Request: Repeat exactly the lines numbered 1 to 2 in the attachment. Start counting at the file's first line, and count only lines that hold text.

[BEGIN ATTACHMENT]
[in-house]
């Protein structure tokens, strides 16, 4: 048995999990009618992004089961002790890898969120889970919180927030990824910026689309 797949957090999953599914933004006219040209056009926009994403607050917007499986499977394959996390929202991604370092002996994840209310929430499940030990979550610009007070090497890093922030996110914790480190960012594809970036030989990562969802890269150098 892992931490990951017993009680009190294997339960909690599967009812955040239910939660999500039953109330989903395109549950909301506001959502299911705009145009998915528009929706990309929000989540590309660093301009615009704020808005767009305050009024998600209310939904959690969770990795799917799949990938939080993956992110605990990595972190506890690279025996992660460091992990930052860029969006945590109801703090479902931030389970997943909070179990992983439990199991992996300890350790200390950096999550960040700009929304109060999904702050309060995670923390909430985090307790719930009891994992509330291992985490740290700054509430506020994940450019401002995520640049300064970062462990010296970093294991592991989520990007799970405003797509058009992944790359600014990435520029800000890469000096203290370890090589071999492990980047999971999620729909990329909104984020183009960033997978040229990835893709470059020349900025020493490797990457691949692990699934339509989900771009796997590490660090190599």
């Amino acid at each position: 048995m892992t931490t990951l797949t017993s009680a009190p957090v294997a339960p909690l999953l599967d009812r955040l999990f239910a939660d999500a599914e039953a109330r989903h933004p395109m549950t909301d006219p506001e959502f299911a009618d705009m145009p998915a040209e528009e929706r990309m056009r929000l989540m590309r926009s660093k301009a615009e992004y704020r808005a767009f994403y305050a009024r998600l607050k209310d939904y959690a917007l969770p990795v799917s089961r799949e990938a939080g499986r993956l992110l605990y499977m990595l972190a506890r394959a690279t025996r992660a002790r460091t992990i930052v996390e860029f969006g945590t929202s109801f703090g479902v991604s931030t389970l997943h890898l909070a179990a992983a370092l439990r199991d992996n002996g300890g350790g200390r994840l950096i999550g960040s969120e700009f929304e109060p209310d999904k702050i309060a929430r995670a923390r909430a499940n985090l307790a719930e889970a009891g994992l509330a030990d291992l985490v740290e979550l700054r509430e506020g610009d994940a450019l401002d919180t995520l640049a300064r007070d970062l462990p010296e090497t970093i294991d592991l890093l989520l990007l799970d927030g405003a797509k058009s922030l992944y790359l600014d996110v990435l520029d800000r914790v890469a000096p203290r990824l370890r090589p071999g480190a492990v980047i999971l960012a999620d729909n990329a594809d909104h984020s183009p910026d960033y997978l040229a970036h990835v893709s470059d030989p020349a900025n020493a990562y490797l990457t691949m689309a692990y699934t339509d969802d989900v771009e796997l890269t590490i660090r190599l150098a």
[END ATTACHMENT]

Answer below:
[in-house]
């Protein structure tokens, strides 16, 4: 048995999990009618992004089961002790890898969120889970919180927030990824910026689309 797949957090999953599914933004006219040209056009926009994403607050917007499986499977394959996390929202991604370092002996994840209310929430499940030990979550610009007070090497890093922030996110914790480190960012594809970036030989990562969802890269150098 892992931490990951017993009680009190294997339960909690599967009812955040239910939660999500039953109330989903395109549950909301506001959502299911705009145009998915528009929706990309929000989540590309660093301009615009704020808005767009305050009024998600209310939904959690969770990795799917799949990938939080993956992110605990990595972190506890690279025996992660460091992990930052860029969006945590109801703090479902931030389970997943909070179990992983439990199991992996300890350790200390950096999550960040700009929304109060999904702050309060995670923390909430985090307790719930009891994992509330291992985490740290700054509430506020994940450019401002995520640049300064970062462990010296970093294991592991989520990007799970405003797509058009992944790359600014990435520029800000890469000096203290370890090589071999492990980047999971999620729909990329909104984020183009960033997978040229990835893709470059020349900025020493490797990457691949692990699934339509989900771009796997590490660090190599």